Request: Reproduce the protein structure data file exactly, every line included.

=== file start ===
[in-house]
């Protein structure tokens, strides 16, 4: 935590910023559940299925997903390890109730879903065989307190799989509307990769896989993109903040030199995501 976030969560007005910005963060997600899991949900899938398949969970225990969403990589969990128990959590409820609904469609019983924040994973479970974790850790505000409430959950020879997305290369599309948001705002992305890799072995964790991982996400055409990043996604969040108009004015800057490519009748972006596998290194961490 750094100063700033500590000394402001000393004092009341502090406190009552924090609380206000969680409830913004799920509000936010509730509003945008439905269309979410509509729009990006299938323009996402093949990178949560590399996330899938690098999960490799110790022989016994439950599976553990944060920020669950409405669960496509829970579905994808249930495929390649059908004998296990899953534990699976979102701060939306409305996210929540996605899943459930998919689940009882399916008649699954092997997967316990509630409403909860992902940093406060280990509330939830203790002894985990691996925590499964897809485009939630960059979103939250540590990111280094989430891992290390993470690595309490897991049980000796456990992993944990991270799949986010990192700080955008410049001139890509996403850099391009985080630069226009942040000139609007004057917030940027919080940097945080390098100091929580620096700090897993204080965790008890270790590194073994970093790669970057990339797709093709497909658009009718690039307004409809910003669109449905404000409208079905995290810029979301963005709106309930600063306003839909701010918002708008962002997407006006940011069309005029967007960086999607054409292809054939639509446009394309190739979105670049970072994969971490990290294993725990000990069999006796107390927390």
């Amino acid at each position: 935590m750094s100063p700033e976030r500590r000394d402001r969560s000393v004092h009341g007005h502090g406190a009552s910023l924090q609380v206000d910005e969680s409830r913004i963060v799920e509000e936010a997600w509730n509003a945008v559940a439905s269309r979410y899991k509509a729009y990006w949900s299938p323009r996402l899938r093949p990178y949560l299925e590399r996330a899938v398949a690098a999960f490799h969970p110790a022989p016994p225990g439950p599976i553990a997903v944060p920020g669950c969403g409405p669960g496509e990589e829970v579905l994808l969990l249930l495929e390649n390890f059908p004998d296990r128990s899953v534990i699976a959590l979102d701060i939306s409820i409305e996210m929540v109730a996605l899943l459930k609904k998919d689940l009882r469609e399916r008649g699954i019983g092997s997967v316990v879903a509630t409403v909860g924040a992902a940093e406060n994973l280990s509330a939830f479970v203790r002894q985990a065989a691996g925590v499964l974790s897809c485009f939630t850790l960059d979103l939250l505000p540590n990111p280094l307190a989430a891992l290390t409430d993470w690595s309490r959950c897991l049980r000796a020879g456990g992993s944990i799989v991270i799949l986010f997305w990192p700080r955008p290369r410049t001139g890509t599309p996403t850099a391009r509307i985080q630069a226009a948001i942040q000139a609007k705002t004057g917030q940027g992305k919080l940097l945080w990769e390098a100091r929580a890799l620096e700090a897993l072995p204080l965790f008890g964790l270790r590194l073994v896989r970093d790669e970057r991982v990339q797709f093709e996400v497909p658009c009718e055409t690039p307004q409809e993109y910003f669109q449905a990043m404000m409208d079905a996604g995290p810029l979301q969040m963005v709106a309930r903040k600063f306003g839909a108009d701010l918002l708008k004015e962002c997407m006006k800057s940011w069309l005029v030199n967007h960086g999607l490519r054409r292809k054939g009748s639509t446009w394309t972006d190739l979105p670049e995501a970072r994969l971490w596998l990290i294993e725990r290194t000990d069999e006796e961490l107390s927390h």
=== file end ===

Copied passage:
[in-house]
């Protein structure tokens, strides 16, 4: 935590910023559940299925997903390890109730879903065989307190799989509307990769896989993109903040030199995501 976030969560007005910005963060997600899991949900899938398949969970225990969403990589969990128990959590409820609904469609019983924040994973479970974790850790505000409430959950020879997305290369599309948001705002992305890799072995964790991982996400055409990043996604969040108009004015800057490519009748972006596998290194961490 750094100063700033500590000394402001000393004092009341502090406190009552924090609380206000969680409830913004799920509000936010509730509003945008439905269309979410509509729009990006299938323009996402093949990178949560590399996330899938690098999960490799110790022989016994439950599976553990944060920020669950409405669960496509829970579905994808249930495929390649059908004998296990899953534990699976979102701060939306409305996210929540996605899943459930998919689940009882399916008649699954092997997967316990509630409403909860992902940093406060280990509330939830203790002894985990691996925590499964897809485009939630960059979103939250540590990111280094989430891992290390993470690595309490897991049980000796456990992993944990991270799949986010990192700080955008410049001139890509996403850099391009985080630069226009942040000139609007004057917030940027919080940097945080390098100091929580620096700090897993204080965790008890270790590194073994970093790669970057990339797709093709497909658009009718690039307004409809910003669109449905404000409208079905995290810029979301963005709106309930600063306003839909701010918002708008962002997407006006940011069309005029967007960086999607054409292809054939639509446009394309190739979105670049970072994969971490990290294993725990000990069999006796107390927390």
């Amino acid at each position: 935590m750094s100063p700033e976030r500590r000394d402001r969560s000393v004092h009341g007005h502090g406190a009552s910023l924090q609380v206000d910005e969680s409830r913004i963060v799920e509000e936010a997600w509730n509003a945008v559940a439905s269309r979410y899991k509509a729009y990006w949900s299938p323009r996402l899938r093949p990178y949560l299925e590399r996330a899938v398949a690098a999960f490799h969970p110790a022989p016994p225990g439950p599976i553990a997903v944060p920020g669950c969403g409405p669960g496509e990589e829970v579905l994808l969990l249930l495929e390649n390890f059908p004998d296990r128990s899953v534990i699976a959590l979102d701060i939306s409820i409305e996210m929540v109730a996605l899943l459930k609904k998919d689940l009882r469609e399916r008649g699954i019983g092997s997967v316990v879903a509630t409403v909860g924040a992902a940093e406060n994973l280990s509330a939830f479970v203790r002894q985990a065989a691996g925590v499964l974790s897809c485009f939630t850790l960059d979103l939250l505000p540590n990111p280094l307190a989430a891992l290390t409430d993470w690595s309490r959950c897991l049980r000796a020879g456990g992993s944990i799989v991270i799949l986010f997305w990192p700080r955008p290369r410049t001139g890509t599309p996403t850099a391009r509307i985080q630069a226009a948001i942040q000139a609007k705002t004057g917030q940027g992305k919080l940097l945080w990769e390098a100091r929580a890799l620096e700090a897993l072995p204080l965790f008890g964790l270790r590194l073994v896989r970093d790669e970057r991982v990339q797709f093709e996400v497909p658009c009718e055409t690039p307004q409809e993109y910003f669109q449905a990043m404000m409208d079905a996604g995290p810029l979301q969040m963005v709106a309930r903040k600063f306003g839909a108009d701010l918002l708008k004015e962002c997407m006006k800057s940011w069309l005029v030199n967007h960086g999607l490519r054409r292809k054939g009748s639509t446009w394309t972006d190739l979105p670049e995501a970072r994969l971490w596998l990290i294993e725990r290194t000990d069999e006796e961490l107390s927390h």